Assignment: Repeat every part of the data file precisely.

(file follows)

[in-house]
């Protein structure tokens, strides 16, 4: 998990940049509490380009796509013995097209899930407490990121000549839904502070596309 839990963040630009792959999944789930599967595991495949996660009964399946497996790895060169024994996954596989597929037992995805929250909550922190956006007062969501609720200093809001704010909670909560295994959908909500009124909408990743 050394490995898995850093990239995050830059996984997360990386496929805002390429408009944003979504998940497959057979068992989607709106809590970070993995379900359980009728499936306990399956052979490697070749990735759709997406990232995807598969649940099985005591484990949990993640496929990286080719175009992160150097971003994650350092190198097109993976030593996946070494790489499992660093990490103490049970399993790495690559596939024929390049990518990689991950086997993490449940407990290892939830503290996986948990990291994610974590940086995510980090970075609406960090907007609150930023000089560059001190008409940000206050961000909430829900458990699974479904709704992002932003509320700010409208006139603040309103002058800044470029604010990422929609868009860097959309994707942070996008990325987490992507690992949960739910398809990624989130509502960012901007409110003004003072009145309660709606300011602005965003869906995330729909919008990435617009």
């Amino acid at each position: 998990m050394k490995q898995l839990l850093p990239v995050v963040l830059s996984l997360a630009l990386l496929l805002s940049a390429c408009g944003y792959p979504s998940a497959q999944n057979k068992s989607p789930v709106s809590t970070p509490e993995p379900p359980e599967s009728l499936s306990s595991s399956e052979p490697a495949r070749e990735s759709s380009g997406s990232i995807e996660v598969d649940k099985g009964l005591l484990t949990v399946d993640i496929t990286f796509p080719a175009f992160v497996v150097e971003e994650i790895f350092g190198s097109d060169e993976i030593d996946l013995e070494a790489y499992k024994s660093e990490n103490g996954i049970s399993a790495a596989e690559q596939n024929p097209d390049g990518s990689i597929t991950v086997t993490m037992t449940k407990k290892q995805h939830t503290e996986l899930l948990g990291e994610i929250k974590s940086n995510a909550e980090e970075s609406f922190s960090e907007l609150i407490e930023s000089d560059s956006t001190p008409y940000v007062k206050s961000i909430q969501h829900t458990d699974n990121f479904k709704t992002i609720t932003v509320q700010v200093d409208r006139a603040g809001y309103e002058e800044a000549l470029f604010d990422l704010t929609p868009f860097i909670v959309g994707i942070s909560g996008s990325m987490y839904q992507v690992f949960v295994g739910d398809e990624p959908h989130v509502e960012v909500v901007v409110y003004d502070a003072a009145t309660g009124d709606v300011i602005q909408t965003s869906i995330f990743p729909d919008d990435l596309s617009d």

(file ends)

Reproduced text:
[in-house]
């Protein structure tokens, strides 16, 4: 998990940049509490380009796509013995097209899930407490990121000549839904502070596309 839990963040630009792959999944789930599967595991495949996660009964399946497996790895060169024994996954596989597929037992995805929250909550922190956006007062969501609720200093809001704010909670909560295994959908909500009124909408990743 050394490995898995850093990239995050830059996984997360990386496929805002390429408009944003979504998940497959057979068992989607709106809590970070993995379900359980009728499936306990399956052979490697070749990735759709997406990232995807598969649940099985005591484990949990993640496929990286080719175009992160150097971003994650350092190198097109993976030593996946070494790489499992660093990490103490049970399993790495690559596939024929390049990518990689991950086997993490449940407990290892939830503290996986948990990291994610974590940086995510980090970075609406960090907007609150930023000089560059001190008409940000206050961000909430829900458990699974479904709704992002932003509320700010409208006139603040309103002058800044470029604010990422929609868009860097959309994707942070996008990325987490992507690992949960739910398809990624989130509502960012901007409110003004003072009145309660709606300011602005965003869906995330729909919008990435617009």
């Amino acid at each position: 998990m050394k490995q898995l839990l850093p990239v995050v963040l830059s996984l997360a630009l990386l496929l805002s940049a390429c408009g944003y792959p979504s998940a497959q999944n057979k068992s989607p789930v709106s809590t970070p509490e993995p379900p359980e599967s009728l499936s306990s595991s399956e052979p490697a495949r070749e990735s759709s380009g997406s990232i995807e996660v598969d649940k099985g009964l005591l484990t949990v399946d993640i496929t990286f796509p080719a175009f992160v497996v150097e971003e994650i790895f350092g190198s097109d060169e993976i030593d996946l013995e070494a790489y499992k024994s660093e990490n103490g996954i049970s399993a790495a596989e690559q596939n024929p097209d390049g990518s990689i597929t991950v086997t993490m037992t449940k407990k290892q995805h939830t503290e996986l899930l948990g990291e994610i929250k974590s940086n995510a909550e980090e970075s609406f922190s960090e907007l609150i407490e930023s000089d560059s956006t001190p008409y940000v007062k206050s961000i909430q969501h829900t458990d699974n990121f479904k709704t992002i609720t932003v509320q700010v200093d409208r006139a603040g809001y309103e002058e800044a000549l470029f604010d990422l704010t929609p868009f860097i909670v959309g994707i942070s909560g996008s990325m987490y839904q992507v690992f949960v295994g739910d398809e990624p959908h989130v509502e960012v909500v901007v409110y003004d502070a003072a009145t309660g009124d709606v300011i602005q909408t965003s869906i995330f990743p729909d919008d990435l596309s617009d």